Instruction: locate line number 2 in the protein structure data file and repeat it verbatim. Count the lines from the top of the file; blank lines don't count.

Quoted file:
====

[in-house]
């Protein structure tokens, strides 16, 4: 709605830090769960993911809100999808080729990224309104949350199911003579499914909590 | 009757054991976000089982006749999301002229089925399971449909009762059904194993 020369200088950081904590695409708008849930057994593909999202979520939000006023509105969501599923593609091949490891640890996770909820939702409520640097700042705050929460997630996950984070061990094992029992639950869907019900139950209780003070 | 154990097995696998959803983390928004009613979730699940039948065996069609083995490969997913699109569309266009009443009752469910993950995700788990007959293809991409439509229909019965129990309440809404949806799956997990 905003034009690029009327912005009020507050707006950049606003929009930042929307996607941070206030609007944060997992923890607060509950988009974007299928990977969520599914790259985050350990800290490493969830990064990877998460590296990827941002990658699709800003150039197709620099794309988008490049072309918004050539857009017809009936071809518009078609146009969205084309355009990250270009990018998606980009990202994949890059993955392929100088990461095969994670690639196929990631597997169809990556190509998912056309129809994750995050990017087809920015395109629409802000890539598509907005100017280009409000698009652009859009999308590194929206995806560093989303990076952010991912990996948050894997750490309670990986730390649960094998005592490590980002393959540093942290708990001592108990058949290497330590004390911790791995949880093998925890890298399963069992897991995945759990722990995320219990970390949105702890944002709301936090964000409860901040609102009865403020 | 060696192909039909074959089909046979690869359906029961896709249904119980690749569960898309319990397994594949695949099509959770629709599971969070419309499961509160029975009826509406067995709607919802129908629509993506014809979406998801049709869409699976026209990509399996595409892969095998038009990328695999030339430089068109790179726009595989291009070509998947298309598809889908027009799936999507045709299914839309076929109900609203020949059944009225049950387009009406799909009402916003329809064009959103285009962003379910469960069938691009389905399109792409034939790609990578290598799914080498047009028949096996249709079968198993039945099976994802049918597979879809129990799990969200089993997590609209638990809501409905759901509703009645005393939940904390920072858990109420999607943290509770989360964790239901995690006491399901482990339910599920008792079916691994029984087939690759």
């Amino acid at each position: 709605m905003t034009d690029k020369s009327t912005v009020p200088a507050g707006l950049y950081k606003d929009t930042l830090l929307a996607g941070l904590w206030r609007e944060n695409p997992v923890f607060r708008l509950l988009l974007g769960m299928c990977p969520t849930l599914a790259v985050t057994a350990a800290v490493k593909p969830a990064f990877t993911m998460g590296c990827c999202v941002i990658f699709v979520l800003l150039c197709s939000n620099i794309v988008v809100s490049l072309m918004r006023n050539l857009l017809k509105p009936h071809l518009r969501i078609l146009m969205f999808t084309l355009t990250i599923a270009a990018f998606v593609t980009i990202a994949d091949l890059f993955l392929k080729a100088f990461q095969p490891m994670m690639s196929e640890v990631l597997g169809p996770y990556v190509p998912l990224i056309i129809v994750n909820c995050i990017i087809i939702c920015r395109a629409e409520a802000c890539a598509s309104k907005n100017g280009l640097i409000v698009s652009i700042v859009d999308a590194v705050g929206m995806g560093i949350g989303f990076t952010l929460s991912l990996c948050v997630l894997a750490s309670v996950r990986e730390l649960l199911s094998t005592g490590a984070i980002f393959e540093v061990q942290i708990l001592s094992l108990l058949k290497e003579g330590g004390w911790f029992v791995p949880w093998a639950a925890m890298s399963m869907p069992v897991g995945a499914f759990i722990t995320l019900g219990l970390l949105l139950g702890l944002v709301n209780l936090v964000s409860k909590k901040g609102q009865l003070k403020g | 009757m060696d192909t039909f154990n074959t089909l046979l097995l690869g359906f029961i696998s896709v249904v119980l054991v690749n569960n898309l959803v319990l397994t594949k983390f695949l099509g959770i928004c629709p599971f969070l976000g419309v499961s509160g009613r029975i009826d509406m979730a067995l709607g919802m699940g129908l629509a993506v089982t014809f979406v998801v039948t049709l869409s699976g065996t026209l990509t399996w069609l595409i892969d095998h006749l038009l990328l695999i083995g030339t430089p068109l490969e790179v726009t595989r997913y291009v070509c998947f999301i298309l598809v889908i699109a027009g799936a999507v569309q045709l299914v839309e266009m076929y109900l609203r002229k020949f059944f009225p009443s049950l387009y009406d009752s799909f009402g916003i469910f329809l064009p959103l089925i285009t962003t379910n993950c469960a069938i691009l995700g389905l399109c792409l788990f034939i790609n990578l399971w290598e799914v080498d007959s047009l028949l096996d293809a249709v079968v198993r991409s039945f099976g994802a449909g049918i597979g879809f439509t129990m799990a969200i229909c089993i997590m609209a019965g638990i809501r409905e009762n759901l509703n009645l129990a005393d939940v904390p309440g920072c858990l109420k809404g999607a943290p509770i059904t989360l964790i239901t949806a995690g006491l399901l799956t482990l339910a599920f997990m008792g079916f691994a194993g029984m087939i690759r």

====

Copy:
């Protein structure tokens, strides 16, 4: 709605830090769960993911809100999808080729990224309104949350199911003579499914909590 | 009757054991976000089982006749999301002229089925399971449909009762059904194993 020369200088950081904590695409708008849930057994593909999202979520939000006023509105969501599923593609091949490891640890996770909820939702409520640097700042705050929460997630996950984070061990094992029992639950869907019900139950209780003070 | 154990097995696998959803983390928004009613979730699940039948065996069609083995490969997913699109569309266009009443009752469910993950995700788990007959293809991409439509229909019965129990309440809404949806799956997990 905003034009690029009327912005009020507050707006950049606003929009930042929307996607941070206030609007944060997992923890607060509950988009974007299928990977969520599914790259985050350990800290490493969830990064990877998460590296990827941002990658699709800003150039197709620099794309988008490049072309918004050539857009017809009936071809518009078609146009969205084309355009990250270009990018998606980009990202994949890059993955392929100088990461095969994670690639196929990631597997169809990556190509998912056309129809994750995050990017087809920015395109629409802000890539598509907005100017280009409000698009652009859009999308590194929206995806560093989303990076952010991912990996948050894997750490309670990986730390649960094998005592490590980002393959540093942290708990001592108990058949290497330590004390911790791995949880093998925890890298399963069992897991995945759990722990995320219990970390949105702890944002709301936090964000409860901040609102009865403020 | 060696192909039909074959089909046979690869359906029961896709249904119980690749569960898309319990397994594949695949099509959770629709599971969070419309499961509160029975009826509406067995709607919802129908629509993506014809979406998801049709869409699976026209990509399996595409892969095998038009990328695999030339430089068109790179726009595989291009070509998947298309598809889908027009799936999507045709299914839309076929109900609203020949059944009225049950387009009406799909009402916003329809064009959103285009962003379910469960069938691009389905399109792409034939790609990578290598799914080498047009028949096996249709079968198993039945099976994802049918597979879809129990799990969200089993997590609209638990809501409905759901509703009645005393939940904390920072858990109420999607943290509770989360964790239901995690006491399901482990339910599920008792079916691994029984087939690759």